WASHINGTON – Washington has responded to the favorable turn in economic news with enthusiasm. When the third quarter gross domestic product showed growth of 7.2 percent and the monthly unemployment rate dropped from 6.1 to 6 percent, euphoria gripped the capital.
Meanwhile, in the real world, the struggles of families, communities and whole states continue unabated. The celebrations and high-fives up and down Pennsylvania Avenue are not to be found beyond the Beltway.
Let me take you on a tour of the country, thanks to my favorite Web site, Stateline.org, a nonpartisan scan of newspapers in all 50 states. This is a sampling, which you could duplicate in any week's news.
Alaska is facing a budget deficit of “hundreds of millions of dollars.” Dick Cattanach, executive director of the Associated General Contractors of Alaska, tells the Anchorage Daily News, “We have no hope of balancing the budget the way we are going.”
Arizona's Joint Legislative Budget Committee staff reports that “without smoke and mirrors, fund transfers and other gimmicks used to balance the 2004 budget, revenues for fiscal 2005 will be about $961 million less than anticipated spending,” reports the Arizona Capitol Times.
In California, the Associated Press reports that “to solve the state's budget problem and help pay for new school construction, voters may face a March ballot featuring more than $30 billion in proposed bonds – by far the largest amount ever put forward on any statewide ballot.” Meantime, doctors are suing to stop a 5 percent cut in reimbursements for services to 6.5 million Medicaid patients. The suit says the new cut “is being imposed on a system already in crisis.” And the state transportation commission says lower gas tax receipts mean a five-year moratorium on new highway or transit projects to relieve traffic congestion.
In Connecticut, Republican Gov. John Rowland tells AP, “We don't see the revenues to the state picking up until next year. We're not going to have any easy sailing budget-wise for at least two years.”
In Georgia, the health care program for the poor and disabled could run out of money this spring, The Atlanta Journal-Constitution reports, “because $148 million was cut from the budget as part of an agreement to help balance the state's $16 billion spending plan.” Already enacted cuts mean “removing thousands of low-income Georgians from the program and eliminating some benefits and services for others.”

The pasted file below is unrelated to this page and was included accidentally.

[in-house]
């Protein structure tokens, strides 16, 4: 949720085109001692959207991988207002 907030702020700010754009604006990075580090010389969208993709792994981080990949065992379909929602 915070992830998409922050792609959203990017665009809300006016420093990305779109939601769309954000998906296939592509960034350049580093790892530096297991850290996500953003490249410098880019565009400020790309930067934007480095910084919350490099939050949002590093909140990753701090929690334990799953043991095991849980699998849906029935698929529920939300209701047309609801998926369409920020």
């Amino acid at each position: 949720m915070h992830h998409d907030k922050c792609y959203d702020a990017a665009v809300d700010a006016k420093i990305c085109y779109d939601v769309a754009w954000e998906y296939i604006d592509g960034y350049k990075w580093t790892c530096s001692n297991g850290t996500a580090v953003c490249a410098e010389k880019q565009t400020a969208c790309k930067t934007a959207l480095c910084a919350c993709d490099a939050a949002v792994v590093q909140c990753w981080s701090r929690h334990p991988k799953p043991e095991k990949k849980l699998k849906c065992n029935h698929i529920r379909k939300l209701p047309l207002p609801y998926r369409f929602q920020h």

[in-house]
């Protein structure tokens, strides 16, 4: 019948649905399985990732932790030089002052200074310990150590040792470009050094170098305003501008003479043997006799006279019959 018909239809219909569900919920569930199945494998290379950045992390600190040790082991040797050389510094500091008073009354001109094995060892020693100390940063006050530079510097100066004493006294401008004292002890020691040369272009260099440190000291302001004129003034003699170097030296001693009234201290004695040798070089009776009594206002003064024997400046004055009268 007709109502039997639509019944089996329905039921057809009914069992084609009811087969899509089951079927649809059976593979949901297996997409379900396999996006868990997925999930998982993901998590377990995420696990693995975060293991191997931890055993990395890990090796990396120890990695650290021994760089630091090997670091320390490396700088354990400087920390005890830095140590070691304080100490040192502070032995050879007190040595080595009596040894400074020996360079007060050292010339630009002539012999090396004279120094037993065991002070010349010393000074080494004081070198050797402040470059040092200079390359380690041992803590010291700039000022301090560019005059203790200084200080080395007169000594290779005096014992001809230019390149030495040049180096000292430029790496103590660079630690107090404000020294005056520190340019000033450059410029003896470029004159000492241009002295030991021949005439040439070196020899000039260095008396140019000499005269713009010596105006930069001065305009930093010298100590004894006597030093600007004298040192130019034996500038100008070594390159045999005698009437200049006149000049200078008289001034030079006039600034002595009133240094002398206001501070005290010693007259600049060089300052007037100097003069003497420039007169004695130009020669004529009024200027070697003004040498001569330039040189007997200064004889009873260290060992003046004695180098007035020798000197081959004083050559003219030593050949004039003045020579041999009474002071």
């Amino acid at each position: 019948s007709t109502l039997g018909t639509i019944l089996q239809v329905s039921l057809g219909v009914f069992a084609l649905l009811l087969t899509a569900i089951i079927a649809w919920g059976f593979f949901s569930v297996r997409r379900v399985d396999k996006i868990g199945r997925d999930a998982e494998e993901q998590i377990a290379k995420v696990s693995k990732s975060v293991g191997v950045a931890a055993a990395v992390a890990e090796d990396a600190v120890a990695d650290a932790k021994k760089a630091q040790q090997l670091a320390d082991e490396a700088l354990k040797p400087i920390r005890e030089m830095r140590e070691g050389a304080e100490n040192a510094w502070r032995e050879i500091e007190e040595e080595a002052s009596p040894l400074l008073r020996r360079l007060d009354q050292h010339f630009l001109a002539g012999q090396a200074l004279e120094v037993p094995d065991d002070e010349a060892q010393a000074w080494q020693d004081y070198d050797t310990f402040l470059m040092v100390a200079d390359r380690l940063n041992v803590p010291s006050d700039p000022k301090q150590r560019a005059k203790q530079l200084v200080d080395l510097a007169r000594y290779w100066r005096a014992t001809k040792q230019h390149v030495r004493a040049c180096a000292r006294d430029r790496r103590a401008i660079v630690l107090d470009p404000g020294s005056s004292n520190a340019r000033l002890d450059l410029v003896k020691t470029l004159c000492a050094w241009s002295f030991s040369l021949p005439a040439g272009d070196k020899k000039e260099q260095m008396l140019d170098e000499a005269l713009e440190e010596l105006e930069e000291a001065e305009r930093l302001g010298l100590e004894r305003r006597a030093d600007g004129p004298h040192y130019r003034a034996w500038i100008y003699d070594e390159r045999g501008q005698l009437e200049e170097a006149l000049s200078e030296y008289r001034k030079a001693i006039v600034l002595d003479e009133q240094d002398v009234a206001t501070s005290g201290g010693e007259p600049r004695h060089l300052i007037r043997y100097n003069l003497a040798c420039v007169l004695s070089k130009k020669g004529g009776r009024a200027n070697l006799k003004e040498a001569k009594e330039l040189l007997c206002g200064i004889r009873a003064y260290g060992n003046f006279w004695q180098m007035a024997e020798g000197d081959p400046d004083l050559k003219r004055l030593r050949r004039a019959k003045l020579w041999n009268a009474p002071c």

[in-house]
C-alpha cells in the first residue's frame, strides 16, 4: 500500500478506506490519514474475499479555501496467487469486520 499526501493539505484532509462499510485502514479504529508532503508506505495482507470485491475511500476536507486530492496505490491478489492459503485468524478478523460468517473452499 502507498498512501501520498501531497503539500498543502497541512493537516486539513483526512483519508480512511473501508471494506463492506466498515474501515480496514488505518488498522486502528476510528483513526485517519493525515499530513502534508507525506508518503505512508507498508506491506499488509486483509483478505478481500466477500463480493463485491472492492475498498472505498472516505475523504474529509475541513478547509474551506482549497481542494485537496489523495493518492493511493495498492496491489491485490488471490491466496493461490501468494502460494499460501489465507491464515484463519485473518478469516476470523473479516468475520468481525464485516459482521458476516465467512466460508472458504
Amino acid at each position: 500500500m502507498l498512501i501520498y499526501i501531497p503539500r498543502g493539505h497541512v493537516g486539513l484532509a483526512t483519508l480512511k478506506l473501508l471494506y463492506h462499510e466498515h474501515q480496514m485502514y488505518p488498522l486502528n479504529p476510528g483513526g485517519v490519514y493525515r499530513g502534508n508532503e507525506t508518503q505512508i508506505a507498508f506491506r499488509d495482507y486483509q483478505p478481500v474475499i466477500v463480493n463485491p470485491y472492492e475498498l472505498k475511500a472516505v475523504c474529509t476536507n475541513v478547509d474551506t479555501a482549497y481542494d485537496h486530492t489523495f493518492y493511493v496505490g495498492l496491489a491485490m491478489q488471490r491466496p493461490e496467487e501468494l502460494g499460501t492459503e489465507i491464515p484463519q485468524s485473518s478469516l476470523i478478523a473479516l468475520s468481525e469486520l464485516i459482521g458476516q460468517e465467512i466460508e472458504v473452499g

In Illinois, a single day's news includes an increase in fares on Chicago Transit Authority trains and buses to erase a $30 million deficit; a 16 percent increase in tuition at the state university; and a lawsuit challenging Democratic Gov. Rod Blagojevich's plan to take $125 million from a state-chartered environmental foundation to help balance the budget. He is also trying to sell the state's Chicago office building to raise cash.
In Indiana, Democratic Gov. Joe Kernan led officials on a tour of prisons housing 23,000 people – 7,000 over capacity. With the state facing a deficit of at least $810 million, The Indianapolis Star reports, two new prisons capable of holding 2,300 people cannot be opened because there is no money to pay for staff.
In Iowa, the AP says Democratic Gov. Tom Vilsack is rescinding a $1.6 million cut in the Department of Public Safety, because of his discomfort at learning “there are fewer troopers on the road than there were 30 years ago.” Vilsack said he would have to cut elsewhere to make it up, but could not say where.
In Michigan, the AP says Democratic Gov. Jennifer Granholm is touring the state, seeking ideas about where to cut spending and deal with a $920 million shortfall. She is raising private money to pay her travel expenses.
I am barely halfway through the alphabet – but out of space. One more example. The Houston Chronicle reports that in President Bush's home state of Texas, 54,000 children have been dropped from the federal-state health insurance program under new regulations from Austin.
This is just a partial sampling, but it suggests that the celebrations of economic recovery in Washington may be as premature as that “Mission Accomplished” banner hung behind Bush on the USS Abraham Lincoln to hail the end of major combat in Iraq.
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When I wrote in my Veterans Day column about the benefits of national service and said “no one in the leadership” has been in the military, I was referring to the House of Representatives, whose membership had been the focus of the entire piece. Some readers thought I was making a broader statement and complained that I was ignoring the Air Force service of Senate Minority Leader Tom Daschle or the Texas Air National Guard service of President Bush. I apologize for any misunderstanding.
David Broder is a columnist for The Washington Post Writers Group. His address is 1150 15th St. N.W., Washington, D.C. 20071. David Broder's e-mail address is firstname.lastname@example.org.